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Mets 2017 Rule 5 Draft Preview: Relief Pitchers

There are numerous intriguing relievers available in the Rule 5 Draft.

Philadelphia Phillies v New York Mets
Sean Gilmartin, the last player the Mets selected in the Rule 5 Draft, had a solid rookie season pitching out of the bullpen.
Photo by Al Bello/Getty Images

The Rule 5 Draft began as a means to prevent teams from stockpiling players in their minor league systems. For $100,000, a team may select a player that has been left exposed to the Rule 5 Draft. In order to avoid exposing a player, a team must add to its 40-man roster players signed at age 18 or younger that have five seasons of minor league experience, or players that were signed at age 19 or beyond with four years of minor league experience. For the 2018 Rule 5 Draft, this means players that were signed at age 18 or younger in 2013, or players that were signed at age 19 or older in 2014.

The 2017 Rule 5 Draft will take place on Thursday, December 14. Draft order is based on reverse order of 2017 standings, so thanks to a 70-92 record, the Mets will be making the 6th selection. Players selected in the major league portion of the Rule 5 Draft must be kept on a team's major league roster for all of the 2018 season or be offered back to the original club for $50,000.

RHP Nick Burdi (Minnesota)

A lights-out closer at Louisville, Minnesota drafted Nick Burdi in the second round of the 2014 Draft hoping that he would be a contributor to the Twins’ bullpen relative quickly. After a successful 2015 season that saw him reach Double-A, it looked like that would be the case. A bone bruise in his right elbow cost him virtually the entire 2016 season, and after getting off to a strong start in 2017, Burdi tore his UCL in May, requiring Tommy John surgery. In order to comply with Rule 5 requirements, Burdi would only have to be carrier for 90 days on the MLB roster between 2018 and 2019.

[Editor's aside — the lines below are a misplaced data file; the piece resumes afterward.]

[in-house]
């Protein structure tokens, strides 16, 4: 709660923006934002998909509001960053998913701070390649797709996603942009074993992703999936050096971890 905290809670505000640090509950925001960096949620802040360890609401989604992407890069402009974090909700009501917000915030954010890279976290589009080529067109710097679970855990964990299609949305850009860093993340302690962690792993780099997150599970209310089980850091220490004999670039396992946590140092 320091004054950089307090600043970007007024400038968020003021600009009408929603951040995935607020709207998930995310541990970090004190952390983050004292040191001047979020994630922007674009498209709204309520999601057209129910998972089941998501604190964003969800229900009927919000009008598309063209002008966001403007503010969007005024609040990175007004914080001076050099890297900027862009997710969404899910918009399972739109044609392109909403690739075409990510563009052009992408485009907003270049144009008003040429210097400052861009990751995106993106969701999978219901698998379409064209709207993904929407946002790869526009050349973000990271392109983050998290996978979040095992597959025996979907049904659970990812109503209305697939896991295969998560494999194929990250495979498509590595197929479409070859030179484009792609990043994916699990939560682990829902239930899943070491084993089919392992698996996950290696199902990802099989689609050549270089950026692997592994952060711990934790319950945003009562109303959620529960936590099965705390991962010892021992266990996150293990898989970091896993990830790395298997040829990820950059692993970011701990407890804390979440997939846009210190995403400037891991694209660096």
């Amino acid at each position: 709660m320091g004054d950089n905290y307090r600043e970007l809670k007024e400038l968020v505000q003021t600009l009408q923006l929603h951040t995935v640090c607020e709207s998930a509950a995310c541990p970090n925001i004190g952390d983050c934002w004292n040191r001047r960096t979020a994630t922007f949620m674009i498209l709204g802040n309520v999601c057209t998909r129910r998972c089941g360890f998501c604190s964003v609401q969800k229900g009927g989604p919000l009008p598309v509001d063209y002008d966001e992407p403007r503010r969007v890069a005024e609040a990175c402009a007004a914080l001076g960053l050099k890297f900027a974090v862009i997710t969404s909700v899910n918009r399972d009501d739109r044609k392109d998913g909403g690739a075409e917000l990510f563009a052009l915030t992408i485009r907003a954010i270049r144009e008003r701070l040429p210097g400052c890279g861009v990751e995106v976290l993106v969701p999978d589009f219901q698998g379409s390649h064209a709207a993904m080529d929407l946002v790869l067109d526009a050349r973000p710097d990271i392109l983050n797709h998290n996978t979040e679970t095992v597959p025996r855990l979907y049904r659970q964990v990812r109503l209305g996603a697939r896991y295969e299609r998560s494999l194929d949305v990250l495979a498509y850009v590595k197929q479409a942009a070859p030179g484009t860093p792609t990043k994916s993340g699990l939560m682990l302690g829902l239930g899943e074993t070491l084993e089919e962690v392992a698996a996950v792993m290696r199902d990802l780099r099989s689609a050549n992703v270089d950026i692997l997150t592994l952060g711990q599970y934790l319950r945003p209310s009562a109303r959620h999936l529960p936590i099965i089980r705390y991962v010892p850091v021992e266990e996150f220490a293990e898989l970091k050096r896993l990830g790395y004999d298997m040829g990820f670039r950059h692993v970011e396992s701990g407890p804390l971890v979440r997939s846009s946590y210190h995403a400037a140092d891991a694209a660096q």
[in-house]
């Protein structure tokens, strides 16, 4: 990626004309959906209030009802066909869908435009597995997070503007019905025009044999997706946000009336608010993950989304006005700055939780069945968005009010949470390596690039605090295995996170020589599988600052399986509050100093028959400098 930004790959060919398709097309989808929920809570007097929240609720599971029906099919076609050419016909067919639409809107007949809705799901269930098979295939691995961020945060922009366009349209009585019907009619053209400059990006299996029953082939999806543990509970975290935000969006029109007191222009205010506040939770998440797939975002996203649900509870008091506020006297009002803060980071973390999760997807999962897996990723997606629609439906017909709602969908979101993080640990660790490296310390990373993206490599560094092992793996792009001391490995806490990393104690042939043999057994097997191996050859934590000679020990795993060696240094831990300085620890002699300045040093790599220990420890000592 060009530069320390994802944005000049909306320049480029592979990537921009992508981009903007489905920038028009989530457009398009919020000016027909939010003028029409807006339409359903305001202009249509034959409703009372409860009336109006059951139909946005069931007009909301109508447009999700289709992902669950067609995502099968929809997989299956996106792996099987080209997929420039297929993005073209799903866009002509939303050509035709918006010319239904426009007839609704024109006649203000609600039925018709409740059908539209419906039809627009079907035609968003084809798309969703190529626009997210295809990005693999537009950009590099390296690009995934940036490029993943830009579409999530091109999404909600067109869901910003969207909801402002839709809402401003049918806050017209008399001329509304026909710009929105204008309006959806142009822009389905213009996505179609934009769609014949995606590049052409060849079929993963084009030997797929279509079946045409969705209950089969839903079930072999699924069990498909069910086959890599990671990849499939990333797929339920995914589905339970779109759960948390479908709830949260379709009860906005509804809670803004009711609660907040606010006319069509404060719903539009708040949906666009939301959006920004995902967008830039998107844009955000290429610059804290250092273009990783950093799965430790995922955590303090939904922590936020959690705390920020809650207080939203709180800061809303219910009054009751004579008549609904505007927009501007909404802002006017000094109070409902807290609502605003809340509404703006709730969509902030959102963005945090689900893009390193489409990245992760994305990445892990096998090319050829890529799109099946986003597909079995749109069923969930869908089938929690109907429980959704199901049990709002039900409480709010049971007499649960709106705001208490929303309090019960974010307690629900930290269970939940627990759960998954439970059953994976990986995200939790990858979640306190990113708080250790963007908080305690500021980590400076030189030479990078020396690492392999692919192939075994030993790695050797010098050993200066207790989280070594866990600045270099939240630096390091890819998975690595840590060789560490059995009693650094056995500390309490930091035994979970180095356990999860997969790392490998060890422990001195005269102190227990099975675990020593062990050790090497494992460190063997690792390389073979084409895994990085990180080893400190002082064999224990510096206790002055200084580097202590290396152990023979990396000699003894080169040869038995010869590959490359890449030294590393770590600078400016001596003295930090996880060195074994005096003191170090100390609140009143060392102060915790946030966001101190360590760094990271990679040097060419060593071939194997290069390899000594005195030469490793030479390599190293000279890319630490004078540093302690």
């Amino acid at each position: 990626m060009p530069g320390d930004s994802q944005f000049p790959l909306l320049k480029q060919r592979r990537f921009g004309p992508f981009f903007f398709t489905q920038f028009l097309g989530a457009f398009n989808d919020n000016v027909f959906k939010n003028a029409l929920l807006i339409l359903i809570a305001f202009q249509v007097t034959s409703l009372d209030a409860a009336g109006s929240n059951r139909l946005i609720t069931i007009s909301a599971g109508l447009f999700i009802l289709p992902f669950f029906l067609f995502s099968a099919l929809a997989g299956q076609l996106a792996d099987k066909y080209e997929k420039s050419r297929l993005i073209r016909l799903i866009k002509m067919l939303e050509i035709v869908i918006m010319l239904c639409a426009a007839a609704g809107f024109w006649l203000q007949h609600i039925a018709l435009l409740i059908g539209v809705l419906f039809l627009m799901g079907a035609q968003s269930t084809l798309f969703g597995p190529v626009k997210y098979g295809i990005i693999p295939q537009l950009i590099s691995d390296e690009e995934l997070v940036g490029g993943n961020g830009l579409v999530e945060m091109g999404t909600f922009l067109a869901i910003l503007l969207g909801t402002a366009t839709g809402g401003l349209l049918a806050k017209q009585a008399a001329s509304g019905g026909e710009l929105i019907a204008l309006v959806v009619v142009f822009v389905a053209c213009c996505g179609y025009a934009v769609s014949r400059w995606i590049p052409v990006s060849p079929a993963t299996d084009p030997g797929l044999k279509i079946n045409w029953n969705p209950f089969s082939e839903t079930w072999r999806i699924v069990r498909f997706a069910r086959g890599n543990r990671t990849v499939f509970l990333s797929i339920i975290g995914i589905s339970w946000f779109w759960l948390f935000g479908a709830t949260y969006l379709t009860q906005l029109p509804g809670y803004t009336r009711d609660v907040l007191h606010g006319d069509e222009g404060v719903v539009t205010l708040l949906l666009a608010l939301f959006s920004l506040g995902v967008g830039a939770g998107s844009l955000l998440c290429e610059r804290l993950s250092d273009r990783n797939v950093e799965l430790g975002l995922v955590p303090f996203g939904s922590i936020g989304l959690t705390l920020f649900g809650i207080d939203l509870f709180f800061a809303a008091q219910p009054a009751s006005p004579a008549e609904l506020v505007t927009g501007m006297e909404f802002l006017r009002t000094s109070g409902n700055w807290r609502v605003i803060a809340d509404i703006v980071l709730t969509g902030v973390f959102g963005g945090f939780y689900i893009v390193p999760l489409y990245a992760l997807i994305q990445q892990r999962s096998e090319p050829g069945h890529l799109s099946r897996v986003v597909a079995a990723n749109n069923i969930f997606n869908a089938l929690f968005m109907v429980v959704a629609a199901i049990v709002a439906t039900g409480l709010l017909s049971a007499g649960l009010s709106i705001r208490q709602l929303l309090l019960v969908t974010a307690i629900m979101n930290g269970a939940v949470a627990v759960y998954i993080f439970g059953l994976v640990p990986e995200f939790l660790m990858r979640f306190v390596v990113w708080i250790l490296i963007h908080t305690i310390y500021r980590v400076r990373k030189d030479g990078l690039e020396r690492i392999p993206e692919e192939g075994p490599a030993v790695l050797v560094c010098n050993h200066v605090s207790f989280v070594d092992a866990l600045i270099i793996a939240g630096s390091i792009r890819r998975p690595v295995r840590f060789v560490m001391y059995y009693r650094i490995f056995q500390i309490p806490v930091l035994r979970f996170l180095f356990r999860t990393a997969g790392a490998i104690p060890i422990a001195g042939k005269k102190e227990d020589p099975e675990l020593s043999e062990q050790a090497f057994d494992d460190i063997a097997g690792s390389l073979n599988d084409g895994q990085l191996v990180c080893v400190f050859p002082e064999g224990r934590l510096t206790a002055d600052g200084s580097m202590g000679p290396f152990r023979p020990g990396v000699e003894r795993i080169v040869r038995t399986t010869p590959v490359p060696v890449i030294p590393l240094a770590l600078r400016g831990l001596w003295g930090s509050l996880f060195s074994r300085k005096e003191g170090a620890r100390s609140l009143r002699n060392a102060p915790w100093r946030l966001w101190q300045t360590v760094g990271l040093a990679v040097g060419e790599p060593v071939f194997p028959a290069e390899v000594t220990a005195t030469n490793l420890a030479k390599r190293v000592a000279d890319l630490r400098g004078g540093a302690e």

Fastball velocity runs in the Burdi family. Like his brother, Zack, Nick has a fastball that sits in the upper-90s and regularly touches triple digits. Far from a one-trick pony, Nick also throws a plus slider. The Twins were also having him develop a changeup to throw against left-handed hitters, but due to the amount of developmental time he will have missed once he finally gets back on the mound in mid-2018, the pitch is still in its fledgling stages and very raw. Burdi did not have the best control, and his command of his fastball and slider could sometimes get erratic, but with his stuff pre-Tommy John, he simply needed to be near the strike zone.

LHP Nestor Cortes (New York Yankees)

An unheralded selection in the 2013 Draft, picked in the thirty-sixth round by the Yankees, Nestor Cortes has had nothing but success as he climbed through their minor league system. In 2015, his dominance in the Appalachian League got people talking, and in 2016, he enjoyed a breakout season that saw him dominate the South Atlantic League, have a lot of success in the Florida State League, and make cameo appearances in Double- and Triple-A. The southpaw split the 2017 season with the Trenton Thunder and the Scranton/Wilkes-Barre RailRiders, and was characteristically good once again.

Listed graciously at 5’11”, 190 lbs., Cortes’ fastball sits in the upper-80s to low-90s, topping out at 93 MPH. His changeup sits in the mid-70s, and the left-hander does a good job of mirroring his fastball arm action when throwing it, resulting in the majority of his swing-and-misses. He supplements his fastball-changeup combo with a low-to-mid 70s curveball and an sweeping upper-70s slider to change batters’ planes and timing. The southpaw hides the ball well in his delivery, and is able to command all of his pitches in the strike zone and work out of it with intent. The left-hander has not shown any major platoon splits, though in 2017 he exhibited a reverse platoon split.

RHP Cale Coshow (New York Yankees)

Selected in the thirteenth round of the 2013 Draft, Coshow cuts an imposing figure on the mound at 6’5”, 250 lbs. After getting his career starter as a semi-successful starter, he was transitioned into the bullpen full-time in 2017.